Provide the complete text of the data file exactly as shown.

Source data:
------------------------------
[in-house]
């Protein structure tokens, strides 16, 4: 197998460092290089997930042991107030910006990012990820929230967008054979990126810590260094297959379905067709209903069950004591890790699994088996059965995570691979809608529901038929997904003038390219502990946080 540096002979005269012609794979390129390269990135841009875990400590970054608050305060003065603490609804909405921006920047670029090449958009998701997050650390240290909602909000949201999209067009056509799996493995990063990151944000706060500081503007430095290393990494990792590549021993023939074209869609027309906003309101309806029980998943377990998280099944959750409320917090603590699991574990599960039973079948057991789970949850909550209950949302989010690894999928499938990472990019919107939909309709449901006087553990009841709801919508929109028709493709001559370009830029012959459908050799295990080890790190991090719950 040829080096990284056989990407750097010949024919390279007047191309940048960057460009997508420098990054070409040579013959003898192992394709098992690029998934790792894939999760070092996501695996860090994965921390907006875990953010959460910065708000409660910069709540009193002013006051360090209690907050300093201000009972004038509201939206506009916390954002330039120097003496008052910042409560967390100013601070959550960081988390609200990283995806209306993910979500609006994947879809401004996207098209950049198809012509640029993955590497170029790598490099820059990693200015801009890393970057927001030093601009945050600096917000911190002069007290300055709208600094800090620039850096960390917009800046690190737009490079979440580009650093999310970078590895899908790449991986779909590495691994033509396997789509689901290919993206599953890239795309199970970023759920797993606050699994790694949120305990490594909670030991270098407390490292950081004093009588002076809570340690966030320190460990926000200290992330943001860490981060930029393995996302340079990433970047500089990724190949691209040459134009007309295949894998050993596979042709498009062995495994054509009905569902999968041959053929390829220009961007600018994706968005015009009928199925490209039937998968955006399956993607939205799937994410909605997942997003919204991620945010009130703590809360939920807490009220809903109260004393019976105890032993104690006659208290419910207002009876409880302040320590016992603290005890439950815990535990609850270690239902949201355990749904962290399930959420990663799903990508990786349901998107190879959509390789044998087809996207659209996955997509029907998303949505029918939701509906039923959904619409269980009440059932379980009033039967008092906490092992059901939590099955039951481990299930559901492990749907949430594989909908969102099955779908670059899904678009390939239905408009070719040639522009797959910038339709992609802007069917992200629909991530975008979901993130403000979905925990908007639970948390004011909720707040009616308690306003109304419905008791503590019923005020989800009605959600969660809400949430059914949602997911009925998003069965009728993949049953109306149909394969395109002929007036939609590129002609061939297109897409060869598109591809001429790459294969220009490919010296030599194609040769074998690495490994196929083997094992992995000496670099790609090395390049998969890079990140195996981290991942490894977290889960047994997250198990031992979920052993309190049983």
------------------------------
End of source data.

[in-house]
């Protein structure tokens, strides 16, 4: 197998460092290089997930042991107030910006990012990820929230967008054979990126810590260094297959379905067709209903069950004591890790699994088996059965995570691979809608529901038929997904003038390219502990946080 540096002979005269012609794979390129390269990135841009875990400590970054608050305060003065603490609804909405921006920047670029090449958009998701997050650390240290909602909000949201999209067009056509799996493995990063990151944000706060500081503007430095290393990494990792590549021993023939074209869609027309906003309101309806029980998943377990998280099944959750409320917090603590699991574990599960039973079948057991789970949850909550209950949302989010690894999928499938990472990019919107939909309709449901006087553990009841709801919508929109028709493709001559370009830029012959459908050799295990080890790190991090719950 040829080096990284056989990407750097010949024919390279007047191309940048960057460009997508420098990054070409040579013959003898192992394709098992690029998934790792894939999760070092996501695996860090994965921390907006875990953010959460910065708000409660910069709540009193002013006051360090209690907050300093201000009972004038509201939206506009916390954002330039120097003496008052910042409560967390100013601070959550960081988390609200990283995806209306993910979500609006994947879809401004996207098209950049198809012509640029993955590497170029790598490099820059990693200015801009890393970057927001030093601009945050600096917000911190002069007290300055709208600094800090620039850096960390917009800046690190737009490079979440580009650093999310970078590895899908790449991986779909590495691994033509396997789509689901290919993206599953890239795309199970970023759920797993606050699994790694949120305990490594909670030991270098407390490292950081004093009588002076809570340690966030320190460990926000200290992330943001860490981060930029393995996302340079990433970047500089990724190949691209040459134009007309295949894998050993596979042709498009062995495994054509009905569902999968041959053929390829220009961007600018994706968005015009009928199925490209039937998968955006399956993607939205799937994410909605997942997003919204991620945010009130703590809360939920807490009220809903109260004393019976105890032993104690006659208290419910207002009876409880302040320590016992603290005890439950815990535990609850270690239902949201355990749904962290399930959420990663799903990508990786349901998107190879959509390789044998087809996207659209996955997509029907998303949505029918939701509906039923959904619409269980009440059932379980009033039967008092906490092992059901939590099955039951481990299930559901492990749907949430594989909908969102099955779908670059899904678009390939239905408009070719040639522009797959910038339709992609802007069917992200629909991530975008979901993130403000979905925990908007639970948390004011909720707040009616308690306003109304419905008791503590019923005020989800009605959600969660809400949430059914949602997911009925998003069965009728993949049953109306149909394969395109002929007036939609590129002609061939297109897409060869598109591809001429790459294969220009490919010296030599194609040769074998690495490994196929083997094992992995000496670099790609090395390049998969890079990140195996981290991942490894977290889960047994997250198990031992979920052993309190049983």